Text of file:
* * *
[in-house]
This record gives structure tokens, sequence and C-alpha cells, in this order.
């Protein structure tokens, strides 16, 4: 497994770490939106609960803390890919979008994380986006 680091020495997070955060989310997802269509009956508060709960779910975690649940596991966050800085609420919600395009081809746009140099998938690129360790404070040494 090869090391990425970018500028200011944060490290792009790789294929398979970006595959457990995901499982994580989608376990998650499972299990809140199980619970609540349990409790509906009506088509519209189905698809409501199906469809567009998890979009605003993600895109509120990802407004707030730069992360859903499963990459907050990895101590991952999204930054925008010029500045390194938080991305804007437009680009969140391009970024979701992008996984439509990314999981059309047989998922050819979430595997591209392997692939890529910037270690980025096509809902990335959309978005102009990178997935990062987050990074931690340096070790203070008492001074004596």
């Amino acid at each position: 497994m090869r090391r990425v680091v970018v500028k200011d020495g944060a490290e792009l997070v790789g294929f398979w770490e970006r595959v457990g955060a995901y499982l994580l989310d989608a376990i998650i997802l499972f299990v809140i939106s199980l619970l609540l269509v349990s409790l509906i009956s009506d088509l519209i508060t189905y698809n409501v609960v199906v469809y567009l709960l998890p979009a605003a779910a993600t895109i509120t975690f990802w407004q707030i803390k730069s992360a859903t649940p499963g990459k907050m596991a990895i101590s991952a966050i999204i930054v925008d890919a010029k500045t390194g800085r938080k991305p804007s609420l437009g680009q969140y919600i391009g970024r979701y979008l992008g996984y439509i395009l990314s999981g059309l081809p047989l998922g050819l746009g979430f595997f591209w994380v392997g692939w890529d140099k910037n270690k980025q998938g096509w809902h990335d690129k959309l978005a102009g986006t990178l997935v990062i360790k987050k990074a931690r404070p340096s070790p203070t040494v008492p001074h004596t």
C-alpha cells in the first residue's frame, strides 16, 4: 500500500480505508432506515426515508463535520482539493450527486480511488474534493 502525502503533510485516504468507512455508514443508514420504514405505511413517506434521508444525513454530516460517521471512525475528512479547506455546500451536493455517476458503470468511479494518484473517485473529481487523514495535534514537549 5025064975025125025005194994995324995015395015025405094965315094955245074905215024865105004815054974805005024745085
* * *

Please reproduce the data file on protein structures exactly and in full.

[in-house]
This record gives structure tokens, sequence and C-alpha cells, in this order.
């Protein structure tokens, strides 16, 4: 497994770490939106609960803390890919979008994380986006 680091020495997070955060989310997802269509009956508060709960779910975690649940596991966050800085609420919600395009081809746009140099998938690129360790404070040494 090869090391990425970018500028200011944060490290792009790789294929398979970006595959457990995901499982994580989608376990998650499972299990809140199980619970609540349990409790509906009506088509519209189905698809409501199906469809567009998890979009605003993600895109509120990802407004707030730069992360859903499963990459907050990895101590991952999204930054925008010029500045390194938080991305804007437009680009969140391009970024979701992008996984439509990314999981059309047989998922050819979430595997591209392997692939890529910037270690980025096509809902990335959309978005102009990178997935990062987050990074931690340096070790203070008492001074004596």
């Amino acid at each position: 497994m090869r090391r990425v680091v970018v500028k200011d020495g944060a490290e792009l997070v790789g294929f398979w770490e970006r595959v457990g955060a995901y499982l994580l989310d989608a376990i998650i997802l499972f299990v809140i939106s199980l619970l609540l269509v349990s409790l509906i009956s009506d088509l519209i508060t189905y698809n409501v609960v199906v469809y567009l709960l998890p979009a605003a779910a993600t895109i509120t975690f990802w407004q707030i803390k730069s992360a859903t649940p499963g990459k907050m596991a990895i101590s991952a966050i999204i930054v925008d890919a010029k500045t390194g800085r938080k991305p804007s609420l437009g680009q969140y919600i391009g970024r979701y979008l992008g996984y439509i395009l990314s999981g059309l081809p047989l998922g050819l746009g979430f595997f591209w994380v392997g692939w890529d140099k910037n270690k980025q998938g096509w809902h990335d690129k959309l978005a102009g986006t990178l997935v990062i360790k987050k990074a931690r404070p340096s070790p203070t040494v008492p001074h004596t």
C-alpha cells in the first residue's frame, strides 16, 4: 500500500480505508432506515426515508463535520482539493450527486480511488474534493 502525502503533510485516504468507512455508514443508514420504514405505511413517506434521508444525513454530516460517521471512525475528512479547506455546500451536493455517476458503470468511479494518484473517485473529481487523514495535534514537549 5025064975025125025005194994995324995015395015025405094965315094955245074905215024865105004815054974805005024745085